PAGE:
Martyrs for the land | Inquirer Opinion

Martyrs for the land

/ 05:12 AM September 12, 2019

Another environmental defender has been murdered.

Forest ranger Bienvinido Veguilla Jr., 44, was hacked to death in El Nido, Palawan, on Sept. 4 while he was trying to arrest suspected illegal loggers.

Veguilla is the country’s latest casualty in the violence being committed against those who protect their land and the environment.

His killing further worsens the Philippines’ reputation as the deadliest country for environmental defenders in 2018, according to international monitor Global Witness. Thirty of them were killed last year alone.


Veguilla and five other rangers of the Department of Environment and Natural Resources (DENR) were conducting a forest patrol in an area covered by the National Greening Program when they heard the sound of a chainsaw nearby.

They followed the sound and discovered men slicing a felled tree. The men ran away, but later, armed with bolos, cornered the DENR team on their way back to the office, leading to Veguilla’s death.

This was not the first time an environmental defender has been attacked or murdered in Palawan — the country’s so-called last frontier, with 692,288 hectares of forest cover hosting flora and fauna of great diversity.

In September 2017, Ruben Arzaga, a member of the El Nido-Taytay Managed Resource Protected Area board, was shot and killed while he was arresting suspected illegal loggers.


In August that same year, government forester Lito Eyala was shot and severely injured by a suspected timber poacher while patrolling the mountains in Puerto Princesa City.

These attacks had prompted Environment Secretary Roy Cimatu, a former Armed Forces chief of staff, to have DENR personnel trained in handling shotguns. Cimatu reasoned then that he would “never allow” another crime to be committed against any DENR personnel, and asked lawmakers to pass a law establishing an enforcement bureau to boost the implementation of environmental laws.0


The standard operating procedure to have police or army personnel accompany forest rangers on patrol was not adequate, he said, since uniformed personnel were not available all the time.

“Hindi naman kami pwede mag-hire ng security guard to help us in the patroling. In the end, sana mayroon na tayong batas na makatulong sa atin,” Cimatu added.

The DENR chief had been pushing for arming personnel since Arzaga’s death in 2017—a move opposed by Kalikasan (People’s Network for the Environment), which has warned that armed forest guards can be transformed into paramilitary groups that may end up harassing and repressing local communities.

Global Witness’ report on the Philippines having become the most murderous country for environmentalists also made a similar warning in its report, saying that these crimes “are aided by the people and institutions meant to prevent them.”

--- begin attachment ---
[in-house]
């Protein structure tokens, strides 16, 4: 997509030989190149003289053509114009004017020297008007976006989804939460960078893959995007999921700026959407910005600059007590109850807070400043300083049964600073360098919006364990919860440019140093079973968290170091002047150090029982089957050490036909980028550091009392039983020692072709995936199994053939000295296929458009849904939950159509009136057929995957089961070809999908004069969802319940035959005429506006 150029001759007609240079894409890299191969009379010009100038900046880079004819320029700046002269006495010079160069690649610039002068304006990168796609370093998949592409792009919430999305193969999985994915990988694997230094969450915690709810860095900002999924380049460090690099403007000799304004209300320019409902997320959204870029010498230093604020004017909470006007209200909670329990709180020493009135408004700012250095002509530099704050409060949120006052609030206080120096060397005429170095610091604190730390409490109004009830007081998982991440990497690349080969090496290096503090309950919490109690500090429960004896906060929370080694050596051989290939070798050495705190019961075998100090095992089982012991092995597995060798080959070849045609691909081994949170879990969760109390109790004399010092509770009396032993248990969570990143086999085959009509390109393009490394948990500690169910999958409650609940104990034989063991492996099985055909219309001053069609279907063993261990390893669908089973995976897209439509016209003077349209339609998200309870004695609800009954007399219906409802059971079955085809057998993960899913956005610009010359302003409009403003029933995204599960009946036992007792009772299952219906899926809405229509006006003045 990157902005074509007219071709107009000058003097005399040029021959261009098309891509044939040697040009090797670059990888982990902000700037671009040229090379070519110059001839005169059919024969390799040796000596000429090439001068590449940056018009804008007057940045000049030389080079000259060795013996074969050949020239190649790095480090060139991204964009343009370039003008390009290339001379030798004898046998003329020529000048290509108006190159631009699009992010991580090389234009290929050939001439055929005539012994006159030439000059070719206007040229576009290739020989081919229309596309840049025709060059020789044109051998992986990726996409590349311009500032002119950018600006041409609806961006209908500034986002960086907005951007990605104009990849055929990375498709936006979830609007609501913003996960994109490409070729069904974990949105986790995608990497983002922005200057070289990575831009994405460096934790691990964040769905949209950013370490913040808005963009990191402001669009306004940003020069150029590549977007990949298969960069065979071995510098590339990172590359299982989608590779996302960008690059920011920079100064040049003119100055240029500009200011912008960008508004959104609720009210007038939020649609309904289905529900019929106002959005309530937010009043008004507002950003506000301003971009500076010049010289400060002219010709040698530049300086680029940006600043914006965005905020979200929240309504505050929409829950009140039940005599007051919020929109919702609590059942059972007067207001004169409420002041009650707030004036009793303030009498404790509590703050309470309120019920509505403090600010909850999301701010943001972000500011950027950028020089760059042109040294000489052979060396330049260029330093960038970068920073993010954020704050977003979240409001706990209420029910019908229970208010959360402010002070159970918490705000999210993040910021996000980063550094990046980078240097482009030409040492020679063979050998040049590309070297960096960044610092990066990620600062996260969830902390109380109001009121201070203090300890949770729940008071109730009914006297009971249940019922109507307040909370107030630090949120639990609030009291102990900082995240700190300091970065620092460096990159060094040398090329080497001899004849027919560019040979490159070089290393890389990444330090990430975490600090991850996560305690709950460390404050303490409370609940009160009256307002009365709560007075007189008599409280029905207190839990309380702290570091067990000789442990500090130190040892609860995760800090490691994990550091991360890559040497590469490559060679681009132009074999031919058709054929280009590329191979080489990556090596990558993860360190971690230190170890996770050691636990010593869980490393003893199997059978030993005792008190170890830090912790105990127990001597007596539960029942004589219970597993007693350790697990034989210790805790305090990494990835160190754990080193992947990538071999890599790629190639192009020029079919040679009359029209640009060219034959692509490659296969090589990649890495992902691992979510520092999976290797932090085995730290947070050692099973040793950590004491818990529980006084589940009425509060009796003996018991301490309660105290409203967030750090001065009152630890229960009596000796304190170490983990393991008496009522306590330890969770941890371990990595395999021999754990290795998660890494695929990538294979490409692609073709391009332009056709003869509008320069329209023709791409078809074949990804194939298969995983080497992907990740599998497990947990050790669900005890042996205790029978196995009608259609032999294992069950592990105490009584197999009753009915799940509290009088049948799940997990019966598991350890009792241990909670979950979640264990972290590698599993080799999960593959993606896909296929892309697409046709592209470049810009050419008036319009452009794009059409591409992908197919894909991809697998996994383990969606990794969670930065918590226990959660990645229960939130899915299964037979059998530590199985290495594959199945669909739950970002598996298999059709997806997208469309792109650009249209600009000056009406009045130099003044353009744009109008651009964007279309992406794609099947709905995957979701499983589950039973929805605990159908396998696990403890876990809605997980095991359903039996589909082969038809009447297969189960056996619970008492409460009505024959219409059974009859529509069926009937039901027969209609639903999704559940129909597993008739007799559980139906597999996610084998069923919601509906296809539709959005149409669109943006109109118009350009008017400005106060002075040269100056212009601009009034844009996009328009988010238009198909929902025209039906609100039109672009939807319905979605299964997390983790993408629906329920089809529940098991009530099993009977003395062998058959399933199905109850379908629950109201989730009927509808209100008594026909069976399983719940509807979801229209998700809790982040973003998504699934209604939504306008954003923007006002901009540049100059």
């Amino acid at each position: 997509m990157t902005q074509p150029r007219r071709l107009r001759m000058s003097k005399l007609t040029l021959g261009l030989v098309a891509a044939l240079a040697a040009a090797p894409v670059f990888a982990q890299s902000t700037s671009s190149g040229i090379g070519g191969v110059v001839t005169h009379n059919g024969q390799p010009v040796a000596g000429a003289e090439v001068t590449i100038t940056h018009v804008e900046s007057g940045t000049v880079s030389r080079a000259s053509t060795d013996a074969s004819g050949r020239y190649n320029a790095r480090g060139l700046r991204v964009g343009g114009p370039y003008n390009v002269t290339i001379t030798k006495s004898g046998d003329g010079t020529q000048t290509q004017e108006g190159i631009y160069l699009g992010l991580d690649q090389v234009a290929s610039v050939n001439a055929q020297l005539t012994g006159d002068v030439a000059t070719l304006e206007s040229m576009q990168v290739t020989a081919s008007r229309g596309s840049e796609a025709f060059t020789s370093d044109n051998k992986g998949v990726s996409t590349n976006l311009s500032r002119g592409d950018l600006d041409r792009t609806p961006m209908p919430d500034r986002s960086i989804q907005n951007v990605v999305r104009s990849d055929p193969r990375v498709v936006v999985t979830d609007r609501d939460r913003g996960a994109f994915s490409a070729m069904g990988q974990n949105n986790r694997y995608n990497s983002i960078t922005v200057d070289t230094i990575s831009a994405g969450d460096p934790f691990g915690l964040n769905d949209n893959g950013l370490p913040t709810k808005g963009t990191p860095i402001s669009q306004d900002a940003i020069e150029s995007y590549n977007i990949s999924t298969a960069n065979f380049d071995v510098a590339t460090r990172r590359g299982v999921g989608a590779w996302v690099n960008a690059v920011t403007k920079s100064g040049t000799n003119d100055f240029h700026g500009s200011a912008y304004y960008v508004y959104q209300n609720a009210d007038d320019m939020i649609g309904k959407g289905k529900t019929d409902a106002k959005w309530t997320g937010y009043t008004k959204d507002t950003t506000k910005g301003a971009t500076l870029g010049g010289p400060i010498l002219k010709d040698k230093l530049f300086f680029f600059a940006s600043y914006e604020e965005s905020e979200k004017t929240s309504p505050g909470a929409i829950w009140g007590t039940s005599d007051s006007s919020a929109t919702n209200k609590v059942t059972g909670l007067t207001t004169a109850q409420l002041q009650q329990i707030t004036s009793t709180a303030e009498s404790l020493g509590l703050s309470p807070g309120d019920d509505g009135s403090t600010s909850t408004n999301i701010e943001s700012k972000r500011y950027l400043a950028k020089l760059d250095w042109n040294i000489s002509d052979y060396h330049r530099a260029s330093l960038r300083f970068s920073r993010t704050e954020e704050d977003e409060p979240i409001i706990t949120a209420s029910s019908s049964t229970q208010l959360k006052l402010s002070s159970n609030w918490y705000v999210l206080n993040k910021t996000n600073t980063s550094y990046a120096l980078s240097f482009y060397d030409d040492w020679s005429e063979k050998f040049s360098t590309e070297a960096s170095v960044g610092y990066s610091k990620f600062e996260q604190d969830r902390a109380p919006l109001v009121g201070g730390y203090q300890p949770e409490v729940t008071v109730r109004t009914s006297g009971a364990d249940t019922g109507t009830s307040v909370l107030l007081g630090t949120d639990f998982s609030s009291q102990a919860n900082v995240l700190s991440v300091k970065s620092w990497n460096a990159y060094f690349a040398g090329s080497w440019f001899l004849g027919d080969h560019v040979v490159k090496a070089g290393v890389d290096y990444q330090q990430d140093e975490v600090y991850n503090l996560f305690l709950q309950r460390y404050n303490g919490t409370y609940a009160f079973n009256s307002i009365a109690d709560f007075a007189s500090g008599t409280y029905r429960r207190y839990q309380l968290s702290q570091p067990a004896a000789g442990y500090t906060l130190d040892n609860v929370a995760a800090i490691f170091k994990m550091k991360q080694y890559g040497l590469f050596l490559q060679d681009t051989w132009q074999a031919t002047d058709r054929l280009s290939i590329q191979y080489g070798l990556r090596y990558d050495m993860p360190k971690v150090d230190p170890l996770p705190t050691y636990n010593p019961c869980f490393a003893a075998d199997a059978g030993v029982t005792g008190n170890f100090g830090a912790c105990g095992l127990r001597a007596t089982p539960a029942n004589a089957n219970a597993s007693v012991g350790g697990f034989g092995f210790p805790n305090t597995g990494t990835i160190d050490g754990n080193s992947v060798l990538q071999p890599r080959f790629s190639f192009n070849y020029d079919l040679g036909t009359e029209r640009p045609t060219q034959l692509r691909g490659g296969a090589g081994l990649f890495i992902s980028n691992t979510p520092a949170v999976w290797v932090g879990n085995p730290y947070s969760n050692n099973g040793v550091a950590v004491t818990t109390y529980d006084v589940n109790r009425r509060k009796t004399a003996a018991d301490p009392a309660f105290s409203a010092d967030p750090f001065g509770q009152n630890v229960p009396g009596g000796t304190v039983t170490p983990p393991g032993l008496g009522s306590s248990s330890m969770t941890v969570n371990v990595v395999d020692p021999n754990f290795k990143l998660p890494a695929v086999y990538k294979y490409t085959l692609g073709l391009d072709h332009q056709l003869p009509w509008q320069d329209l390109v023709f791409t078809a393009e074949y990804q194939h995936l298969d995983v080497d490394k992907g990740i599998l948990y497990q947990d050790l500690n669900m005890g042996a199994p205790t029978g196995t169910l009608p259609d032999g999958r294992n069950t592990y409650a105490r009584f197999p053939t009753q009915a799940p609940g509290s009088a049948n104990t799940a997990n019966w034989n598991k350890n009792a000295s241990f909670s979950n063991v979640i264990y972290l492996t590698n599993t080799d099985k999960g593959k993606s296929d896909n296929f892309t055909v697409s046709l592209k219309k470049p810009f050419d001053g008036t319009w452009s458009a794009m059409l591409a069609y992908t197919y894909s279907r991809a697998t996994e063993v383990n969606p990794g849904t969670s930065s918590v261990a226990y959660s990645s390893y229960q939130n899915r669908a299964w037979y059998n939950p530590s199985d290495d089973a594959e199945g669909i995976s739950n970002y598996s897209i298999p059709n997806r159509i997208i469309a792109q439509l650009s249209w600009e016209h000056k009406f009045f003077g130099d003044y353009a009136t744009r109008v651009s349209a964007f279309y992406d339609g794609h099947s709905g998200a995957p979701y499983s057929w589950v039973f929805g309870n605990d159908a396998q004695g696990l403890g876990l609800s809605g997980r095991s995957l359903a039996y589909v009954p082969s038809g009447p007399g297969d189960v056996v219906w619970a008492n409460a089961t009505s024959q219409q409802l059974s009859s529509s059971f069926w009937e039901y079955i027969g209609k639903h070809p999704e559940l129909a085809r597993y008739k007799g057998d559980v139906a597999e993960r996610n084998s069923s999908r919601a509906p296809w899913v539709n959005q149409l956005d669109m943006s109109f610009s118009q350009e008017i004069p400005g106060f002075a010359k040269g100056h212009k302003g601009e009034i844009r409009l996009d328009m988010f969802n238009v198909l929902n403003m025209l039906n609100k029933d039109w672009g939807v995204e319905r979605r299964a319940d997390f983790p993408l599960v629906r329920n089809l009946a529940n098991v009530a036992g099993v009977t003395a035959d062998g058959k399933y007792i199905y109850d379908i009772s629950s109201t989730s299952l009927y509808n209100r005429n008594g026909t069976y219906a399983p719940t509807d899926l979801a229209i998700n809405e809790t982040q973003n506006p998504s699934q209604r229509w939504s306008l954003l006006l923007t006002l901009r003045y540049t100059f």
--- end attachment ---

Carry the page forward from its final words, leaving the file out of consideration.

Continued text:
It is not only environmental workers that are getting killed; Global Witness said indigenous people “are disproportionately affected by the scramble for land and natural resources, and the violence that comes with it.” It cited the October 2018 massacre in Sagay City, Negros Occidental, of nine sugarcane farmers occupying a plot of disputed land.

The situation has not improved under President Duterte, with 48 deaths—the highest number Global Witness has recorded in an Asian country—in 2017 alone, a year after the former Davao City mayor became president. Also in 2017, Mr. Duterte announced  plans to allocate 1.6 million hectares of land to industrial plantations, most of them in Mindanao. “This region,” Global Witness noted, referring to Mindanao, “has also become a hot spot for murders of land and environmental defenders, accounting for 67 percent of the total killed in the Philippines in 2017 and a third in 2018.”

In an interview with global nonprofit media company Public Radio International, environmental activist Jaybee Garganera said people like him face daunting challenges in the Philippines, where it “is easy for local communities to be tagged as bandits or rebels or communist insurgents.” The Duterte administration had accused the massacred Negros farmers, for example, as being backed by the communist armed group New People’s Army.

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Indeed, as stark and telling as the unabated killings of land and environmental defenders is the lack of meaningful investigations by the government into those behind these crimes. In a time of normalized, everyday bloodbath, the fight has become two-fold: protecting not only the environment, but also those who risk their lives defending what’s left of it.

TAGS: DENR, Illegal loggers, Inquirer editorial, Roy Cimatu

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